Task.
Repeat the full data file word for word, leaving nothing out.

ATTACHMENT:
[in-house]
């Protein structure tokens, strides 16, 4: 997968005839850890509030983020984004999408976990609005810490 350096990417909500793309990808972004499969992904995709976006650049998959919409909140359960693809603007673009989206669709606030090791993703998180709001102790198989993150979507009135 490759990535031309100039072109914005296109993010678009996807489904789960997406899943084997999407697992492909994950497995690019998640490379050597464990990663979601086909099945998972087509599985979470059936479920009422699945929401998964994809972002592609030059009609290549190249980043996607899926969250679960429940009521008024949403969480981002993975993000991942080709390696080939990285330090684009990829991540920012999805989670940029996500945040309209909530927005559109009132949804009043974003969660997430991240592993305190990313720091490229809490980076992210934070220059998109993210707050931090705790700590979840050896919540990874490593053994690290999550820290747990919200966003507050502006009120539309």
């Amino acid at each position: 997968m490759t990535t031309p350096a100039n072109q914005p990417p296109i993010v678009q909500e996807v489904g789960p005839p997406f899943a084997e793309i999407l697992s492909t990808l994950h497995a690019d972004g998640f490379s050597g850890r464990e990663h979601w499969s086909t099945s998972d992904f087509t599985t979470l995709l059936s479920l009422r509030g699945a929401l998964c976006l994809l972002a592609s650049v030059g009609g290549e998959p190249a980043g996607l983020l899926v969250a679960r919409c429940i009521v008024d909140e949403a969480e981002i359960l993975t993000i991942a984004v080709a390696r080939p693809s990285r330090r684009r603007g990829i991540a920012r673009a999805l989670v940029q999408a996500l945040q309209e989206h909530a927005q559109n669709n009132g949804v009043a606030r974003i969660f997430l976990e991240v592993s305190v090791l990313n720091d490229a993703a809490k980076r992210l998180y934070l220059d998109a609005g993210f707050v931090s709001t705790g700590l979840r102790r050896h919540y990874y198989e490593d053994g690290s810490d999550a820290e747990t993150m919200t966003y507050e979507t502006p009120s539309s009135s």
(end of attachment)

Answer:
[in-house]
């Protein structure tokens, strides 16, 4: 997968005839850890509030983020984004999408976990609005810490 350096990417909500793309990808972004499969992904995709976006650049998959919409909140359960693809603007673009989206669709606030090791993703998180709001102790198989993150979507009135 490759990535031309100039072109914005296109993010678009996807489904789960997406899943084997999407697992492909994950497995690019998640490379050597464990990663979601086909099945998972087509599985979470059936479920009422699945929401998964994809972002592609030059009609290549190249980043996607899926969250679960429940009521008024949403969480981002993975993000991942080709390696080939990285330090684009990829991540920012999805989670940029996500945040309209909530927005559109009132949804009043974003969660997430991240592993305190990313720091490229809490980076992210934070220059998109993210707050931090705790700590979840050896919540990874490593053994690290999550820290747990919200966003507050502006009120539309």
């Amino acid at each position: 997968m490759t990535t031309p350096a100039n072109q914005p990417p296109i993010v678009q909500e996807v489904g789960p005839p997406f899943a084997e793309i999407l697992s492909t990808l994950h497995a690019d972004g998640f490379s050597g850890r464990e990663h979601w499969s086909t099945s998972d992904f087509t599985t979470l995709l059936s479920l009422r509030g699945a929401l998964c976006l994809l972002a592609s650049v030059g009609g290549e998959p190249a980043g996607l983020l899926v969250a679960r919409c429940i009521v008024d909140e949403a969480e981002i359960l993975t993000i991942a984004v080709a390696r080939p693809s990285r330090r684009r603007g990829i991540a920012r673009a999805l989670v940029q999408a996500l945040q309209e989206h909530a927005q559109n669709n009132g949804v009043a606030r974003i969660f997430l976990e991240v592993s305190v090791l990313n720091d490229a993703a809490k980076r992210l998180y934070l220059d998109a609005g993210f707050v931090s709001t705790g700590l979840r102790r050896h919540y990874y198989e490593d053994g690290s810490d999550a820290e747990t993150m919200t966003y507050e979507t502006p009120s539309s009135s």